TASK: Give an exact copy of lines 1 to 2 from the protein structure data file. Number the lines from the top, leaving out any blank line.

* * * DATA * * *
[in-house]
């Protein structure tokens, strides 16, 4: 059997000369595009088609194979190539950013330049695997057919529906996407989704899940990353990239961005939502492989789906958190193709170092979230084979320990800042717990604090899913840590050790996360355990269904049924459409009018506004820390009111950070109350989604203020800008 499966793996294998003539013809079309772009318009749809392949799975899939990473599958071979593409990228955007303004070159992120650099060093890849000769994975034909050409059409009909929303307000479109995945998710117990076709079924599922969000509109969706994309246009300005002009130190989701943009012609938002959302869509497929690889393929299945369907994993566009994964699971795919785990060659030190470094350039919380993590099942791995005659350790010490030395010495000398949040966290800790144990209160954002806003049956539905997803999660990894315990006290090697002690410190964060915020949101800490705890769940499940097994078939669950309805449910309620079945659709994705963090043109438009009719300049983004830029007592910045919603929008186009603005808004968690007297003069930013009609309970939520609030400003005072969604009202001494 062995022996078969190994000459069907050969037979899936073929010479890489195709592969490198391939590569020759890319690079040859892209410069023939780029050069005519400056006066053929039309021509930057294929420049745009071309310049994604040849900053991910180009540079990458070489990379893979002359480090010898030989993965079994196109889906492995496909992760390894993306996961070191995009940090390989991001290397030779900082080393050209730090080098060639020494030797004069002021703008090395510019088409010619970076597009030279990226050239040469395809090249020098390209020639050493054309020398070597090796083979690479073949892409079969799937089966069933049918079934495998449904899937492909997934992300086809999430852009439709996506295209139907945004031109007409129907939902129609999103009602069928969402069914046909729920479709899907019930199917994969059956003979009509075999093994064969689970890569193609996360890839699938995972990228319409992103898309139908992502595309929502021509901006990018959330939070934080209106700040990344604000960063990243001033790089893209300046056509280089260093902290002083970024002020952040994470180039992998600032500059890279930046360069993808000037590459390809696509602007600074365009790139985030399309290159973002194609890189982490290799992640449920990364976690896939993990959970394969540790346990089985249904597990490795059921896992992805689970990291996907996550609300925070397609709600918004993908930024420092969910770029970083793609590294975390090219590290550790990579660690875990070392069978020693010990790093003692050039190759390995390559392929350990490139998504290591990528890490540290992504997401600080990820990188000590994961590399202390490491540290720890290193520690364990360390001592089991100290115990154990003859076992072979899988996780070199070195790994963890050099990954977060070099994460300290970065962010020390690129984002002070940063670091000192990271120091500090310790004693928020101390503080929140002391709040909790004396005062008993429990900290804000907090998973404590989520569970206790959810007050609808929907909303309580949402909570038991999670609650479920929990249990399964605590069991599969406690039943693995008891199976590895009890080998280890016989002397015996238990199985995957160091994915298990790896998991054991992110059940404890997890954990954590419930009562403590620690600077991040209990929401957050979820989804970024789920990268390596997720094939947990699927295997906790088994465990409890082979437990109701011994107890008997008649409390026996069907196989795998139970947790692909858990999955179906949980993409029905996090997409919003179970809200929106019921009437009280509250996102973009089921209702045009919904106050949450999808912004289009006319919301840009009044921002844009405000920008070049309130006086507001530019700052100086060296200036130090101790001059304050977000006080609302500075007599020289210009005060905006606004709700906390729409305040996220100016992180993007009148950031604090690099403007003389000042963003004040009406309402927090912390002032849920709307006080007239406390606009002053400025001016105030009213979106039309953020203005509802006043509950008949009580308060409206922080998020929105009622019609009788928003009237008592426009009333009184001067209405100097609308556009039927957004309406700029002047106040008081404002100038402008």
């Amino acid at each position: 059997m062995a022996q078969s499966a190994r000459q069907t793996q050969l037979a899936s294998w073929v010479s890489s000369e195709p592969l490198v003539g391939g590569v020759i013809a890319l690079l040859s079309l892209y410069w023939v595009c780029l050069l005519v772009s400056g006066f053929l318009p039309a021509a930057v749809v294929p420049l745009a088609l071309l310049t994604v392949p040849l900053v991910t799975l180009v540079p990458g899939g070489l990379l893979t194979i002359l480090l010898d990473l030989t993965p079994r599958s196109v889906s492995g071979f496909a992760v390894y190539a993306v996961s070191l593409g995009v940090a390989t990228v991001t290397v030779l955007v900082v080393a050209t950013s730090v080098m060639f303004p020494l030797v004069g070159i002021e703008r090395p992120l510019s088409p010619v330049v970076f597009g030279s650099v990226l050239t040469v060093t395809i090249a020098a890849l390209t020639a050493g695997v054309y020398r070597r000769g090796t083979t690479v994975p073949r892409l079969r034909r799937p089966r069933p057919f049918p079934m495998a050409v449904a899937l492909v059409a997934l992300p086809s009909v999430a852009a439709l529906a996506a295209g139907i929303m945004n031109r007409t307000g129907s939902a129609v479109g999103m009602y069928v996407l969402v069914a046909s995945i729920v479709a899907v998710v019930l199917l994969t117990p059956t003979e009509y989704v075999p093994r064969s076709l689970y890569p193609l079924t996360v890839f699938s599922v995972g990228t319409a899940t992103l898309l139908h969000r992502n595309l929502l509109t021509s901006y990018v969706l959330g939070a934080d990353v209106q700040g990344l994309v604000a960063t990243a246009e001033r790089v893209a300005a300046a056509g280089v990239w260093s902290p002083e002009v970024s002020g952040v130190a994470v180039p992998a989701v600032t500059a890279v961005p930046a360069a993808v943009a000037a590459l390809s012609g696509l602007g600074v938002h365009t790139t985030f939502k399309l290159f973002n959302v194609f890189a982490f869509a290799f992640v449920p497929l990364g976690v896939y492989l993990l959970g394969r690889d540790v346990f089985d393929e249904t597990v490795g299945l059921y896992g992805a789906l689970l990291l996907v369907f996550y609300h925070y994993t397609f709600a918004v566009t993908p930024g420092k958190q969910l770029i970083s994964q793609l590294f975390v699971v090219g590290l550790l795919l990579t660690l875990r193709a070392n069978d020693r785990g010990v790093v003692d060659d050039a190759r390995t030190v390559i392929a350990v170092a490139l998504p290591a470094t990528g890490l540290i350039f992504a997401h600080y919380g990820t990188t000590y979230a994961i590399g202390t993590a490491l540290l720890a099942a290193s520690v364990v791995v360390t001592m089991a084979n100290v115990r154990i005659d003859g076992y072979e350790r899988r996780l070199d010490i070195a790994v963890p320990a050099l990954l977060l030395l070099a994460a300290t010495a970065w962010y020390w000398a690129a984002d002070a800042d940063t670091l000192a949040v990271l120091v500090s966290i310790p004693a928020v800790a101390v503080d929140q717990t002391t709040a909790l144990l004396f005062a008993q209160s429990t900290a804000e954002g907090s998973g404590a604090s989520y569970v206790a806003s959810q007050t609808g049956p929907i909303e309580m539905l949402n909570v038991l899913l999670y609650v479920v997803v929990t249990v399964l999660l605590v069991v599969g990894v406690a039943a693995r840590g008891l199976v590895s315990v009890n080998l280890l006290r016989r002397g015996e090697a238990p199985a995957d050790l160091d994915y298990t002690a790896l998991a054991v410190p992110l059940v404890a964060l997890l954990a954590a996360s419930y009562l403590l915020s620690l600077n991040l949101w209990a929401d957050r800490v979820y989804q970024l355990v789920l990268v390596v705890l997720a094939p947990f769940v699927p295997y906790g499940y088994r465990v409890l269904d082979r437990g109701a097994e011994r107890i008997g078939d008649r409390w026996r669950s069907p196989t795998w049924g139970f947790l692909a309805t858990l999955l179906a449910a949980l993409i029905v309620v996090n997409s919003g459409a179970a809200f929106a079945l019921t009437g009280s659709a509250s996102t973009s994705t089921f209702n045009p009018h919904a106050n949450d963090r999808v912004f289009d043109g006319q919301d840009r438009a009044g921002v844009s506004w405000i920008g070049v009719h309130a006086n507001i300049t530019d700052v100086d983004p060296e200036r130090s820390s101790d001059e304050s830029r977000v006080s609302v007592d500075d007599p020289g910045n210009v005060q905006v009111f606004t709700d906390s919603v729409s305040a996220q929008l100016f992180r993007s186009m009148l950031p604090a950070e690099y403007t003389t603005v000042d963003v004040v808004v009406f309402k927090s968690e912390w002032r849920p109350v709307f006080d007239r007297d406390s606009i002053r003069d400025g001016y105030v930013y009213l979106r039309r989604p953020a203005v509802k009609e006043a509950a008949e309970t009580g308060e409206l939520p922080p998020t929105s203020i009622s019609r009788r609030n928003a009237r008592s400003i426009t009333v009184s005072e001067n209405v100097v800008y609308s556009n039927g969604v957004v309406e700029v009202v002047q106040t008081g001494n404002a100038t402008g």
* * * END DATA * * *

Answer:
[in-house]
């Protein structure tokens, strides 16, 4: 059997000369595009088609194979190539950013330049695997057919529906996407989704899940990353990239961005939502492989789906958190193709170092979230084979320990800042717990604090899913840590050790996360355990269904049924459409009018506004820390009111950070109350989604203020800008 499966793996294998003539013809079309772009318009749809392949799975899939990473599958071979593409990228955007303004070159992120650099060093890849000769994975034909050409059409009909929303307000479109995945998710117990076709079924599922969000509109969706994309246009300005002009130190989701943009012609938002959302869509497929690889393929299945369907994993566009994964699971795919785990060659030190470094350039919380993590099942791995005659350790010490030395010495000398949040966290800790144990209160954002806003049956539905997803999660990894315990006290090697002690410190964060915020949101800490705890769940499940097994078939669950309805449910309620079945659709994705963090043109438009009719300049983004830029007592910045919603929008186009603005808004968690007297003069930013009609309970939520609030400003005072969604009202001494 062995022996078969190994000459069907050969037979899936073929010479890489195709592969490198391939590569020759890319690079040859892209410069023939780029050069005519400056006066053929039309021509930057294929420049745009071309310049994604040849900053991910180009540079990458070489990379893979002359480090010898030989993965079994196109889906492995496909992760390894993306996961070191995009940090390989991001290397030779900082080393050209730090080098060639020494030797004069002021703008090395510019088409010619970076597009030279990226050239040469395809090249020098390209020639050493054309020398070597090796083979690479073949892409079969799937089966069933049918079934495998449904899937492909997934992300086809999430852009439709996506295209139907945004031109007409129907939902129609999103009602069928969402069914046909729920479709899907019930199917994969059956003979009509075999093994064969689970890569193609996360890839699938995972990228319409992103898309139908992502595309929502021509901006990018959330939070934080209106700040990344604000960063990243001033790089893209300046056509280089260093902290002083970024002020952040994470180039992998600032500059890279930046360069993808000037590459390809696509602007600074365009790139985030399309290159973002194609890189982490290799992640449920990364976690896939993990959970394969540790346990089985249904597990490795059921896992992805689970990291996907996550609300925070397609709600918004993908930024420092969910770029970083793609590294975390090219590290550790990579660690875990070392069978020693010990790093003692050039190759390995390559392929350990490139998504290591990528890490540290992504997401600080990820990188000590994961590399202390490491540290720890290193520690364990360390001592089991100290115990154990003859076992072979899988996780070199070195790994963890050099990954977060070099994460300290970065962010020390690129984002002070940063670091000192990271120091500090310790004693928020101390503080929140002391709040909790004396005062008993429990900290804000907090998973404590989520569970206790959810007050609808929907909303309580949402909570038991999670609650479920929990249990399964605590069991599969406690039943693995008891199976590895009890080998280890016989002397015996238990199985995957160091994915298990790896998991054991992110059940404890997890954990954590419930009562403590620690600077991040209990929401957050979820989804970024789920990268390596997720094939947990699927295997906790088994465990409890082979437990109701011994107890008997008649409390026996069907196989795998139970947790692909858990999955179906949980993409029905996090997409919003179970809200929106019921009437009280509250996102973009089921209702045009919904106050949450999808912004289009006319919301840009009044921002844009405000920008070049309130006086507001530019700052100086060296200036130090101790001059304050977000006080609302500075007599020289210009005060905006606004709700906390729409305040996220100016992180993007009148950031604090690099403007003389000042963003004040009406309402927090912390002032849920709307006080007239406390606009002053400025001016105030009213979106039309953020203005509802006043509950008949009580308060409206922080998020929105009622019609009788928003009237008592426009009333009184001067209405100097609308556009039927957004309406700029002047106040008081404002100038402008």